M. D. Anderson has a long history of being at the forefront of treating pregnant women for breast cancer. In 1992, Richard Theriault, D.O., professor in the Department of Breast Medical Oncology, opened the first protocol examining a chemotherapeutic regimen for the management of these patients. He later published seminal studies proving that the regimen was safe for both pregnant mother and unborn child; it has since been adopted as the standard of care. M. D. Anderson has the largest active registry in the world following the health of pregnant patients with breast cancer and their children.


Posted by: Janet    Source




Did you know?
Young women who develop breast cancer during their pregnancy, or who are diagnosed within one year of their pregnancy, have no difference in rates of local recurrence, distant metastases and overall survival in comparison to other young women with the disease, as per scientists at The University of Texas M. D. Anderson Cancer Center.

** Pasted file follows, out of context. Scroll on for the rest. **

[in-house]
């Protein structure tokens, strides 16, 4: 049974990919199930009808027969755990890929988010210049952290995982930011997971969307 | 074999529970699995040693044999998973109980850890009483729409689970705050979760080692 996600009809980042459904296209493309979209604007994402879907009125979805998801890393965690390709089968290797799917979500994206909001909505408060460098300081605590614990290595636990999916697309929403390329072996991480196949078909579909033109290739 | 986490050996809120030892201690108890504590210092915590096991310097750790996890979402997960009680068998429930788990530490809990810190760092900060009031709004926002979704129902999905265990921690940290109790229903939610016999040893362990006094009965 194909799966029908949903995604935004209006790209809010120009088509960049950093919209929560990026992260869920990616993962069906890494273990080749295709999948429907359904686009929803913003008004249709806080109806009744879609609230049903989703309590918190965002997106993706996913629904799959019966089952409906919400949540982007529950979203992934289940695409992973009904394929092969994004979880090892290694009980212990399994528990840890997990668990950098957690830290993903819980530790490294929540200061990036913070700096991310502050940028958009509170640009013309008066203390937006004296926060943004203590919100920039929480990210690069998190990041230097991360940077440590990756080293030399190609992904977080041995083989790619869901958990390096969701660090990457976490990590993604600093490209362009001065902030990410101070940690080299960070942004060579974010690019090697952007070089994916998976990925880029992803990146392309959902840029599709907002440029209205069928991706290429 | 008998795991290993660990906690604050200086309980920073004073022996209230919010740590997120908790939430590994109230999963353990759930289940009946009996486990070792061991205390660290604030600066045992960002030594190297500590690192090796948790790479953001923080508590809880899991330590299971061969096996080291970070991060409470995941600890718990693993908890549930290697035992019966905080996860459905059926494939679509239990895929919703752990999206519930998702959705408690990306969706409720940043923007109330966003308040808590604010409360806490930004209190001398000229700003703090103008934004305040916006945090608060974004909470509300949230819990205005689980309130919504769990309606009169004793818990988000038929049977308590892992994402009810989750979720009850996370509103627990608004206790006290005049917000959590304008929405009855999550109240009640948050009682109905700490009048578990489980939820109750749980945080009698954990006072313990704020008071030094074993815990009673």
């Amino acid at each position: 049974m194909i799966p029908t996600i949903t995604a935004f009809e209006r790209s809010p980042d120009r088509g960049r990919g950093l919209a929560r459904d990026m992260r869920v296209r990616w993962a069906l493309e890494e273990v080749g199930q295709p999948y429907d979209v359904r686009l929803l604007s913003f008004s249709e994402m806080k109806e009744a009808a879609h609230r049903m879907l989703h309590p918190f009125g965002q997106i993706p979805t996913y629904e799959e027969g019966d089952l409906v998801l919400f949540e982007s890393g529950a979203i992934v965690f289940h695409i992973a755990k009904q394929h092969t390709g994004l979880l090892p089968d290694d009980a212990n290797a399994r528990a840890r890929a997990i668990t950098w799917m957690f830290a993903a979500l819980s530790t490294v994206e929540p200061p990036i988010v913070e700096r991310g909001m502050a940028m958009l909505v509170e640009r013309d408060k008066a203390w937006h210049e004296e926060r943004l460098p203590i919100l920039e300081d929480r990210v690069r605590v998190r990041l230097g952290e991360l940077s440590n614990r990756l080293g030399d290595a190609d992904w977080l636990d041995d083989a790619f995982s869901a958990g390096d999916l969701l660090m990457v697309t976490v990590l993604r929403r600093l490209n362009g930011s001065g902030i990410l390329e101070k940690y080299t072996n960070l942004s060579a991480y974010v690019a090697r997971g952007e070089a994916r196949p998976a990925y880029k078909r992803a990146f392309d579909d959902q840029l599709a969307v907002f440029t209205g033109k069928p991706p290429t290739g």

Medicineworld.org: Pregnancy does not decrease breast cancer survival

BREAST CANCER MAIN| Home| Breast cancer news| Common terms| Breast cancer treatment| Breast cancer treatment by stage| Mammogram and breast cancer screening| Surgical treatment of breast cancer| Chemotherapy of breast cancer| Chemo drugs used in breast cancer| Doxorubicin| Cyclophosphamide| Methotrexate| Hormonal therapy of breast cancer| Radiation therapy of breast cancer| Monoclonal therapy| High dose chemotherapy for breast cancer| Recurrent breast cancer| Bisphosphonates and breast cancer| Pregnancy and breast cancer| Risk factors for breast cancer| Risk details| My risk| Comprehensive breast cancer information| Breast cancer statistics| African Americans and breast cancer| Ashkenazi and breast cancer| Asians| Hispanic| Men| Native Americans| Older women and breast cancer| Younger women| Pregnant women and breast cancer| BRCA|

Copyright statement
The contents of this web page are protected. Legal action may follow for reproduction of materials without permission.